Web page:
“When corrupt officials get caught, their children have everything they need, but when [fishermen] are in jail, their children and wives may die of starvation,” Miftach said.

Families’ breadwinners

The jailed fishermen were their families’ only breadwinners, according to Thariq Fharline, who heads Aksi Cepat Tanggap (ACT), a charity group in the North Aceh town of Lhokseumawe.

“They [families] are now struggling, especially economically. We help them with food and there are other NGOs that donate to them,” Thariq told BenarNews.

Since a brutal August 2017 crackdown by security forces in Myanmar’s Rakhine state against the Rohingya, hundreds of people from the stateless ethnic group have paid traffickers to transport them by sea to Thailand and Malaysia.

The Rohingya hope to find work away from Myanmar or crowded refugee camps in neighboring Bangladesh. The crackdown led about 740,000 to flee to the camps in and around Bangladesh’s Cox’s Bazar, now home to about 1 million Rohingya.

Over the years, groups of Rohingya have packed into boats and sailed off in search of asylum in other countries where they have often been refused entry.

Indonesia is not a party to the U.N. 1951 Refugee Convention or its 1967 Protocol Relating to the Status of Refugees. It prohibits refugees from obtaining jobs and attending formal schools.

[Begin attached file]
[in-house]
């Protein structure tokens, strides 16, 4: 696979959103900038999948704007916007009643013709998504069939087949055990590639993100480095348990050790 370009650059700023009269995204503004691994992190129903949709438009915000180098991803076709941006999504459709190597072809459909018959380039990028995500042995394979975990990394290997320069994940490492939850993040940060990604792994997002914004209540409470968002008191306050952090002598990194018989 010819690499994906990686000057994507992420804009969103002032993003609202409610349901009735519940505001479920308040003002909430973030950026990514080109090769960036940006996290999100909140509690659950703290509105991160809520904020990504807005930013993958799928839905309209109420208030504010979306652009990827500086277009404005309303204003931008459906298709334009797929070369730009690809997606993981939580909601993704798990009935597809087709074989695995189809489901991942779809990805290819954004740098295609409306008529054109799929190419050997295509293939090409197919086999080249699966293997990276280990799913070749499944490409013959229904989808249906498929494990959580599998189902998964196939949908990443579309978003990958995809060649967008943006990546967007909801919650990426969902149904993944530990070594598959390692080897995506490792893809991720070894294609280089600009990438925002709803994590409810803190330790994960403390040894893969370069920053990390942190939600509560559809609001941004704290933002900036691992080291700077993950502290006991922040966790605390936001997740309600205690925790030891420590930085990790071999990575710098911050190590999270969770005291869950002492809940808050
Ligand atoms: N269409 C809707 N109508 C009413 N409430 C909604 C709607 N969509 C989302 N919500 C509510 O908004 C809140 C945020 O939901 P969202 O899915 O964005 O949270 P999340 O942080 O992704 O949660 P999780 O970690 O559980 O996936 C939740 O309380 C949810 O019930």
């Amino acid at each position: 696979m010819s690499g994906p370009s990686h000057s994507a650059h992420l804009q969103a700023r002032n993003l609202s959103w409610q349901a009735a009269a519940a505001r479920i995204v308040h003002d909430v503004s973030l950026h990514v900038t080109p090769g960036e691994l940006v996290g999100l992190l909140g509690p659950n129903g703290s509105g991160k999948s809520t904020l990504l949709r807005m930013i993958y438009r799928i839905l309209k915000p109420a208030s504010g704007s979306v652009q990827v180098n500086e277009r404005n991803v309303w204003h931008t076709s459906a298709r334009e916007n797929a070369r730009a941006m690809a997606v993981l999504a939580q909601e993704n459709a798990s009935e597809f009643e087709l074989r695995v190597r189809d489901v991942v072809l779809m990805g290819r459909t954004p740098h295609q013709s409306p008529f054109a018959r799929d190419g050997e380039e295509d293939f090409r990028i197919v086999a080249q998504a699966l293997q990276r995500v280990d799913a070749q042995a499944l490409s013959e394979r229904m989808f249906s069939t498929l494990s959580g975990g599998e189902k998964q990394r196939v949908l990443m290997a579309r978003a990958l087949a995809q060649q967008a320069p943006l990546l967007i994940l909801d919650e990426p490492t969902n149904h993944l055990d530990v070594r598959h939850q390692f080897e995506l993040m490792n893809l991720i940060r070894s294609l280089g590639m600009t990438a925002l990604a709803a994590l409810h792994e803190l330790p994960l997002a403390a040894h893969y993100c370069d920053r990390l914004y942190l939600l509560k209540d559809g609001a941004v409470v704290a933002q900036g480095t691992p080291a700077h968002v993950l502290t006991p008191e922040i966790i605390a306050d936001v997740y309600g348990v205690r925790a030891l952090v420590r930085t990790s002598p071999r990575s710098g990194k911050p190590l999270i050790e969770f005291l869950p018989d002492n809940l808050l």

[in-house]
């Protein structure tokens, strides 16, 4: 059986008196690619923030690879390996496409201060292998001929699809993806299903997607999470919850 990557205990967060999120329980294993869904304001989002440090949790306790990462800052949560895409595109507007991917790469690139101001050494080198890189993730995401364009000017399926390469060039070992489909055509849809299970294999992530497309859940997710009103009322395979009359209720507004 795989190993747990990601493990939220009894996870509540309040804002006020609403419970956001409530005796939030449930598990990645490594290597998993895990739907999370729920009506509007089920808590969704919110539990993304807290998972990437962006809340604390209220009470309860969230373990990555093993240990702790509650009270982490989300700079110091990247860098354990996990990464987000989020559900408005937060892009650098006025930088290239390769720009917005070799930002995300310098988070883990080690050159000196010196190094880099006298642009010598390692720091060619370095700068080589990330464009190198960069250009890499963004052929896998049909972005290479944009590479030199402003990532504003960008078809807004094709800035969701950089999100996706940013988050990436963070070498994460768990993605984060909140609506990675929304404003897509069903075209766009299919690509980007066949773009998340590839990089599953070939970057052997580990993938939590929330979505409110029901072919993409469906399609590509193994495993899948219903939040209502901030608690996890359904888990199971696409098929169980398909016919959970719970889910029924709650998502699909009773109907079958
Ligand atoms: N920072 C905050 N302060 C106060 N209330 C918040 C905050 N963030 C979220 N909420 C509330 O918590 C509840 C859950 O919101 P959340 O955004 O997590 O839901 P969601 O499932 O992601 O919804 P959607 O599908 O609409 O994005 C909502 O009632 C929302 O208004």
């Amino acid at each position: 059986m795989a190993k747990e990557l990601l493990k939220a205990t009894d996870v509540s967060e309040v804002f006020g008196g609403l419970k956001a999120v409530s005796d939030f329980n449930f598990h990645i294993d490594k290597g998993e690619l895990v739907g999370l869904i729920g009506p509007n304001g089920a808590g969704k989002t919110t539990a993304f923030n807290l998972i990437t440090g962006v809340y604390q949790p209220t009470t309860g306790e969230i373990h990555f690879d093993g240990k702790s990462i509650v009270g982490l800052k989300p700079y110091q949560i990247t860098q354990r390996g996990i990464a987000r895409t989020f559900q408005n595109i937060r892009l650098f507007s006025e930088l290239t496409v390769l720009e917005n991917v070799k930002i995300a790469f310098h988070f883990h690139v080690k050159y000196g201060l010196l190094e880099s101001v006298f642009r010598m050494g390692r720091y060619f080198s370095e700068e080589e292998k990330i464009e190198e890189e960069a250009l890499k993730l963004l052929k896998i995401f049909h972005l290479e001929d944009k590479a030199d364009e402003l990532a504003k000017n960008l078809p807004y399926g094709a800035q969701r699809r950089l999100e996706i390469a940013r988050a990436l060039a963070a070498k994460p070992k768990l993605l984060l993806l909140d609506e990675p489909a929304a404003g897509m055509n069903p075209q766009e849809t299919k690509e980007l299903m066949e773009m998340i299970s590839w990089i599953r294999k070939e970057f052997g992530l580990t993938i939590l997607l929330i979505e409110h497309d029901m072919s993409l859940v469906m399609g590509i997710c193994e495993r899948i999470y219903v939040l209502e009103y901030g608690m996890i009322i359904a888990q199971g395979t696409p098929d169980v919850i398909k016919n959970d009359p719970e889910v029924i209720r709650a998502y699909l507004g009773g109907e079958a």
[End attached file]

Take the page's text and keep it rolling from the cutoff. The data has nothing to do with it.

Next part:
Usman Hamid, executive director of Amnesty International in Indonesia, urged countries in Southeast Asia to immediately address issues involving Rohingya.

“There will always be potential for people smuggling in border areas and this must be investigated effectively and transparently,” Usman told BenarNews.

“All countries, including Indonesia and neighboring countries, have an obligation to provide assistance to people found at sea who are in danger of drowning and are in distress,” he said.

Badruddin, meanwhile, said Acehnese fishermen would step up despite fears of prosecution.

“Our fishermen are 100 percent ready to help. Not only will we bring them ashore, but we’ll also provide food for them,” he said. “But we hope that they will not run away from their shelters.”

Rohingya flee

On Sunday, four Rohingya escaped from a shelter in Lhokseumawe, said Marzuki, a spokesman for the local task force caring for Rohingya. This followed an incident where eight Rohingya fled from the same camp two weeks earlier.

Marzuki, who goes by one name, said he worried that they would be victims of human trafficking.

“They are refugees, not prisoners. They are looking for a better life like us. But, it looks like there’s a group behind their escape because someone saw a car that looked like it was waiting for them,” he told BenarNews.

Marzuki said the task force had met with UNHCR representatives, immigration officials and the International Organization for Migration to discuss building a permanent shelter for Rohingya in neighboring North Sumatra province.

“They won’t have to worry. There will be plenty of food and decent beds,” he said.

Reported by BenarNews, an RFA-affiliated online news service.